Although Honda is among the leaders in hybrid technologies, the Japanese manufacturer has put practicality above PR. The 2008 Honda Accord, set for release in February 2008, is not a hybrid. It's better.
The Thai-built Honda Accord uses a 3.5-litre, 200kW-plus SOHC V6 that utilises Honda’s unique, high-tech Variable Cylinder Management (VCM), which means the new Accord can switch between six, four or three cylinders depending on road speed and load conditions.
The system is broadly similar to the one found in the Chrysler 300C but with an additional setting. The system will not only help bring fuel consumption down to a four-cylinder equivalent but will subsequently reduce emissions.
The system works by using all six cylinders during acceleration or high load, and seamlessly switching to four or three cylinders when cruising on the highway or driving at very low speeds (e.g. traffic jams). According to Honda, drivers will not be aware of the automatic switching.
The company says it’s the automotive equivalent of having your cake and eating it too! More details - including fuel consumption, we hope - are expected before February.
Honda released the following regarding the operation of VCM:
How it works
During start-up, acceleration or when climbing hills - any time high power output is required - the engine operates on all six cylinders. During moderate speed cruising and at low engine loads, the system operates just one bank of three cylinders. For moderate acceleration, higher-speed cruising and mild hills, the engine operates on four cylinders.
With three operating modes, the VCM system can finely tailor the working displacement of the engine to match the driving requirements from moment to moment. Since the system automatically closes both the intake and exhaust valves of the cylinders that are not used, pumping losses associated with intake and exhaust are eliminated and fuel economy gets a further boost. The VCM system combines maximum performance and maximum fuel economy - two characteristics that don't typically coexist in conventional engines.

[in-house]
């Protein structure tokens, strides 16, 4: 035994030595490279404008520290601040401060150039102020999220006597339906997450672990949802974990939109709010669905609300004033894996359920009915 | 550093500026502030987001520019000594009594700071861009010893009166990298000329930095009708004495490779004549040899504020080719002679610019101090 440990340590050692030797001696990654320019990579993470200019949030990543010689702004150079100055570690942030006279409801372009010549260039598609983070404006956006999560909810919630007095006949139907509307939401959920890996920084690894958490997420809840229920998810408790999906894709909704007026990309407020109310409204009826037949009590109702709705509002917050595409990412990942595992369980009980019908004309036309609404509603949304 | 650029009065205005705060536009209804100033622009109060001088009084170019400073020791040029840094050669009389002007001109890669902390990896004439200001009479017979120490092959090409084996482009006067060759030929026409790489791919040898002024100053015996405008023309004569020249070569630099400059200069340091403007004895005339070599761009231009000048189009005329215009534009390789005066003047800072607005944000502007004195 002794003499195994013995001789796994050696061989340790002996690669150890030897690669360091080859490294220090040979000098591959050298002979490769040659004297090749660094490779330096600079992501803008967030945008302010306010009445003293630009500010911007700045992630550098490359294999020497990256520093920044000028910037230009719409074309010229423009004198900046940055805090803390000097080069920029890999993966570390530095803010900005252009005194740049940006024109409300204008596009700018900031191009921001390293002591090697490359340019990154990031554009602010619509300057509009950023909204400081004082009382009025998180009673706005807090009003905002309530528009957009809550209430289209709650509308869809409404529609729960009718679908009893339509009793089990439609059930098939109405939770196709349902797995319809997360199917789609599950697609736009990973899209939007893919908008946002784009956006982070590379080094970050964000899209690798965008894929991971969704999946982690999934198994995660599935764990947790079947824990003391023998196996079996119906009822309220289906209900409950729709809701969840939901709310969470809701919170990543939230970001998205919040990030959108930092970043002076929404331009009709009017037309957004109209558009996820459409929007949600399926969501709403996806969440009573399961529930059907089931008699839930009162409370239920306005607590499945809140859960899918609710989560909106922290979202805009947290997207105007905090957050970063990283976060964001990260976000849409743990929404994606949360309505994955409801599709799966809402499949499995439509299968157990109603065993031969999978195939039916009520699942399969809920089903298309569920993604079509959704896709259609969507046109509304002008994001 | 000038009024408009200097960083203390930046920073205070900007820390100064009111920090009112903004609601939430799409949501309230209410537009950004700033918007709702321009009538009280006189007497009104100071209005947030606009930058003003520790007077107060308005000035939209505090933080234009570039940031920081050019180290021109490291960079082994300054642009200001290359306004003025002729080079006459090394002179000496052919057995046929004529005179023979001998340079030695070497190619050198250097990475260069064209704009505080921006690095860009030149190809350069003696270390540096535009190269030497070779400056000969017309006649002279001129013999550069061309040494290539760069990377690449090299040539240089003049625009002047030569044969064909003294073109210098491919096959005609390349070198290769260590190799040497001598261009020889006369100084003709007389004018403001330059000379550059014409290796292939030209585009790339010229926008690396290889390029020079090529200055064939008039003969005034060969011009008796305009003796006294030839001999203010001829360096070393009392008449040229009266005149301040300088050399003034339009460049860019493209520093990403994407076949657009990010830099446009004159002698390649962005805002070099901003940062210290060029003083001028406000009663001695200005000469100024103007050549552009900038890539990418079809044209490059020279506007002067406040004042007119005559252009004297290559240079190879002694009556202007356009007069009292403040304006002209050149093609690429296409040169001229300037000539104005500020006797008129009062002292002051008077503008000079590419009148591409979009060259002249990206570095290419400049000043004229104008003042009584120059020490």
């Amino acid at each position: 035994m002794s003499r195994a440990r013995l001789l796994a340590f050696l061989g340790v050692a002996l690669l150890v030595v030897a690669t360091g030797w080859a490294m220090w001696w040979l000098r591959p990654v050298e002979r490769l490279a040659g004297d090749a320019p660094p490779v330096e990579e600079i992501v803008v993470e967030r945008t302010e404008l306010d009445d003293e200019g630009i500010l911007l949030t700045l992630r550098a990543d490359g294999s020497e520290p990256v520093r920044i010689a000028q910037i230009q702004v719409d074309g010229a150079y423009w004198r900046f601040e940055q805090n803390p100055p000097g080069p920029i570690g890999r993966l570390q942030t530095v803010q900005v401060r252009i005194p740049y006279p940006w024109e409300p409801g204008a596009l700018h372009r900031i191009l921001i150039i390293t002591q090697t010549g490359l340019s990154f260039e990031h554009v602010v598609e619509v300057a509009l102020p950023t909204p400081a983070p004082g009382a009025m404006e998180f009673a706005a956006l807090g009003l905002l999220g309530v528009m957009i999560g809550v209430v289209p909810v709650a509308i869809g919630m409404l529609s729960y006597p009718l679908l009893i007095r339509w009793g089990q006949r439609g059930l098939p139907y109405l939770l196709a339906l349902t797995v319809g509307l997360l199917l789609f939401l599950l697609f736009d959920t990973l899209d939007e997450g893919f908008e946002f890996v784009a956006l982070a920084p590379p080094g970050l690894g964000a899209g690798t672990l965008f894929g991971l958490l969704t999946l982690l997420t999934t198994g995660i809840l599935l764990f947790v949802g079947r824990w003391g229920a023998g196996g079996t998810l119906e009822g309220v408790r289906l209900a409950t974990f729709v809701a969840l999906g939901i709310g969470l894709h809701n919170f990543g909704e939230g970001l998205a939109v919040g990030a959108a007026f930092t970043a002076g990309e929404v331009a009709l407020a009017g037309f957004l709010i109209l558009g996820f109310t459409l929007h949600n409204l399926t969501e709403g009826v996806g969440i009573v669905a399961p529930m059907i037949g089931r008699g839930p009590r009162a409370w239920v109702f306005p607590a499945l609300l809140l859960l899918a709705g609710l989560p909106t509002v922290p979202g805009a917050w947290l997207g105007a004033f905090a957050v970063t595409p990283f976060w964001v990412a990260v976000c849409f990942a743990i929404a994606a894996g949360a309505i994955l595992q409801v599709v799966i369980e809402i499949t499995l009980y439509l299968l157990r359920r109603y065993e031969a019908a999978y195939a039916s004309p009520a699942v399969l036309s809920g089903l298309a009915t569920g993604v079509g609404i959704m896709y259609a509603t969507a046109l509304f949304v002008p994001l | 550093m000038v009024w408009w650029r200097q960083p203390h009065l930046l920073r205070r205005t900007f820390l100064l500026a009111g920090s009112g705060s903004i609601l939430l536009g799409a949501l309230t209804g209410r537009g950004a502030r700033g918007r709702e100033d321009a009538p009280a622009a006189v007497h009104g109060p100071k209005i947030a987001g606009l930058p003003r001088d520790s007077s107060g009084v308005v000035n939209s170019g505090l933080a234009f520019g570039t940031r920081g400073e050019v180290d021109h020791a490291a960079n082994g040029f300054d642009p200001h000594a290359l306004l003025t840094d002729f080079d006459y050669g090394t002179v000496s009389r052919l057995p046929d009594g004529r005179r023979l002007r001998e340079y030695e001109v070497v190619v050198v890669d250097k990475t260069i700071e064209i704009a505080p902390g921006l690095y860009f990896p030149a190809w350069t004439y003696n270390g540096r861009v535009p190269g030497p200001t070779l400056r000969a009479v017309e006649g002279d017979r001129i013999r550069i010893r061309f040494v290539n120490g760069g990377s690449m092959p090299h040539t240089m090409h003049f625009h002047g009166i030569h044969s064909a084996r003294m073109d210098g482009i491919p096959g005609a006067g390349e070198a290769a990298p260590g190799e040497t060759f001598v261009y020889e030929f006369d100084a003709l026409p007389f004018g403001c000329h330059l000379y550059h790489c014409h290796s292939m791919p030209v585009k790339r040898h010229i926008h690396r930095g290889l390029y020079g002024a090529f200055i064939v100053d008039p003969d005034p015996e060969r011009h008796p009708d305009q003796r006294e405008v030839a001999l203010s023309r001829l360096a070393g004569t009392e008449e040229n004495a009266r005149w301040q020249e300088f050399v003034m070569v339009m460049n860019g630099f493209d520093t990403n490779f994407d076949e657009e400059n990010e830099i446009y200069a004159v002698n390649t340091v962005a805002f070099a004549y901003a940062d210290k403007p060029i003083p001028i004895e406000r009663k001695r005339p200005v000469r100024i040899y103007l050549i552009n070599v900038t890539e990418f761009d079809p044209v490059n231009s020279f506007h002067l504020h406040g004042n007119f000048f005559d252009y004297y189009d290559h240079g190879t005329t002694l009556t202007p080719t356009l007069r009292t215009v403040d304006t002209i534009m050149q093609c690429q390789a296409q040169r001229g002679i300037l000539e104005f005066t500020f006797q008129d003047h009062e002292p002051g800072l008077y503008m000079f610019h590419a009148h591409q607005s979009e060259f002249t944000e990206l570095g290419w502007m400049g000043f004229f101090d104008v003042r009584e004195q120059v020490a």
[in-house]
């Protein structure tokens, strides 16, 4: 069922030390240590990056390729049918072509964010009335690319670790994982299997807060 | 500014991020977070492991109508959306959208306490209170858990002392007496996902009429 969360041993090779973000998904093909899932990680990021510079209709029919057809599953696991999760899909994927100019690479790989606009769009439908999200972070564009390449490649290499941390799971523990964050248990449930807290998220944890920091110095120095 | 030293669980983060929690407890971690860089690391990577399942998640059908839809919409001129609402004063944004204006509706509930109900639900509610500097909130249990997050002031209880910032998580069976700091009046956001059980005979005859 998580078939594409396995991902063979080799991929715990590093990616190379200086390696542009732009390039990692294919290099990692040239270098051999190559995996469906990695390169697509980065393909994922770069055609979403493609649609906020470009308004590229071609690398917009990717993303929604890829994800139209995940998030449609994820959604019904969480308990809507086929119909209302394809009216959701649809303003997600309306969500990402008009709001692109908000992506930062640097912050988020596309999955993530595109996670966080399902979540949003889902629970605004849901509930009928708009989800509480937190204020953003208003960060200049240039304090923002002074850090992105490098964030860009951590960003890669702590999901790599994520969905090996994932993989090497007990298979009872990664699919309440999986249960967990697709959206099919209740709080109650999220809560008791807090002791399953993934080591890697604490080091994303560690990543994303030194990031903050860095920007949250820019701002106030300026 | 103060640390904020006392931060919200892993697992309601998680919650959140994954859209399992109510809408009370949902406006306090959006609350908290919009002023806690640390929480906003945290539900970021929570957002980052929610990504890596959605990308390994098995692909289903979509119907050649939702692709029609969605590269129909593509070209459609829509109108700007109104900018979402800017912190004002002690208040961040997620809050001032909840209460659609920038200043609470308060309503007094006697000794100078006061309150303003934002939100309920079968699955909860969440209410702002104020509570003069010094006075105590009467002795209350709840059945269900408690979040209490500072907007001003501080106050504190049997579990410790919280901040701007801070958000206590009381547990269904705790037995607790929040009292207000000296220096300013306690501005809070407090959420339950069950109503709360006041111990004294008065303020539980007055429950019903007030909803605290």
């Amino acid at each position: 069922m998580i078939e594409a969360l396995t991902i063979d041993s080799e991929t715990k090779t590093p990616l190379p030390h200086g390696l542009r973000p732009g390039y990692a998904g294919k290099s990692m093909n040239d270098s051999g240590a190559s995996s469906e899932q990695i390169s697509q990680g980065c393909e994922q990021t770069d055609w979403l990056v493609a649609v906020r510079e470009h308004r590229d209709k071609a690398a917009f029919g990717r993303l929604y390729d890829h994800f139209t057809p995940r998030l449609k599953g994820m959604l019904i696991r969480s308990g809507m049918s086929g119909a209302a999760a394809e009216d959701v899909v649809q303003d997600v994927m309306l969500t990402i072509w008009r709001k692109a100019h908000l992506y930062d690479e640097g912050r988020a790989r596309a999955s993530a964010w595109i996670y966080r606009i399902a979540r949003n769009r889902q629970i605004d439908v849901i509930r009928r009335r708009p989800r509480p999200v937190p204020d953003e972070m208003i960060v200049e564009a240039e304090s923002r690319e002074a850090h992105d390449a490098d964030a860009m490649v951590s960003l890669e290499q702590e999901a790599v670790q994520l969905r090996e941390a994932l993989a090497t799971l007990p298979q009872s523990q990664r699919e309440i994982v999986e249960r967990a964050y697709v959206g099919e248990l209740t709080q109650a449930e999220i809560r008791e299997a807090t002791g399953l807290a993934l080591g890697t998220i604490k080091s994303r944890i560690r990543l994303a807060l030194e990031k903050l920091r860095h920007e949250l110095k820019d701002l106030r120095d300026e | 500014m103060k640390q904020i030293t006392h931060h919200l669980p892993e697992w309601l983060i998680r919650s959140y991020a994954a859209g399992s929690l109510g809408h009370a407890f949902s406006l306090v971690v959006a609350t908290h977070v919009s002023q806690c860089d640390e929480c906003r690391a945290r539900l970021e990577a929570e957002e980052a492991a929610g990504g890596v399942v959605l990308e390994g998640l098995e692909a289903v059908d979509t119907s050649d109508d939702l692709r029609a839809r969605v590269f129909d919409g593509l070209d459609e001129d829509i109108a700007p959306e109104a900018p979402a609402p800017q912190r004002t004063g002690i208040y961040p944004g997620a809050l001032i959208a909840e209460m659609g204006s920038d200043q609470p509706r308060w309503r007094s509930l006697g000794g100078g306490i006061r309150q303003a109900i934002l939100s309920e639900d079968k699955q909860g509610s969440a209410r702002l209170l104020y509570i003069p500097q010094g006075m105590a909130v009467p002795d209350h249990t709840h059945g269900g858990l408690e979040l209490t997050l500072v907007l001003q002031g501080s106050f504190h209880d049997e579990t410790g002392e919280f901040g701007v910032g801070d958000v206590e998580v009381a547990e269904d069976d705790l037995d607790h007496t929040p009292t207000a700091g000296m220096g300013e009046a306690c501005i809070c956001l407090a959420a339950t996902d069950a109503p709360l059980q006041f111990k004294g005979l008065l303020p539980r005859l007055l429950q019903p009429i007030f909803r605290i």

VCM deactivates specific cylinders by using the VTEC (Variable Valve-Timing and Lift Electronic Control) system to close the intake and exhaust valves while simultaneously the Powertrain Control Module cuts fuel to those cylinders. When operating on three cylinders, the rear cylinder bank is shut down. When running on four cylinders, the left and centre cylinders of the front bank operate, and the right and centre cylinders of the rear bank operate.
The spark plugs continue to fire in inactive cylinders to minimize plug temperature loss and prevent fouling induced from incomplete combustion during cylinder re-activation.
The system is electronically controlled, and uses special integrated spool valves that do double duty as rocker-shaft holders in the cylinder heads. Based on commands from the system's electronic control unit, the spool valves selectively direct oil pressure to the rocker arms for specific cylinders. This oil pressure in turn drives synchronizing pistons that connect and disconnect the rocker arms.
The VCM system monitors throttle position, vehicle speed, engine speed, automatic-transmission gear selection and other factors to determine the correct cylinder activation scheme for the operating conditions. In addition, the system determines whether engine oil pressure is suitable for VCM switching and whether catalytic-converter temperature will remain in the proper range. To smooth the transition between activating or deactivating cylinders, the system adjusts ignition timing, drive-by-wire throttle position and turns the torque converter lock-up on and off. As a result, the transition between three-, four-, and six-cylinder operation is unnoticeable.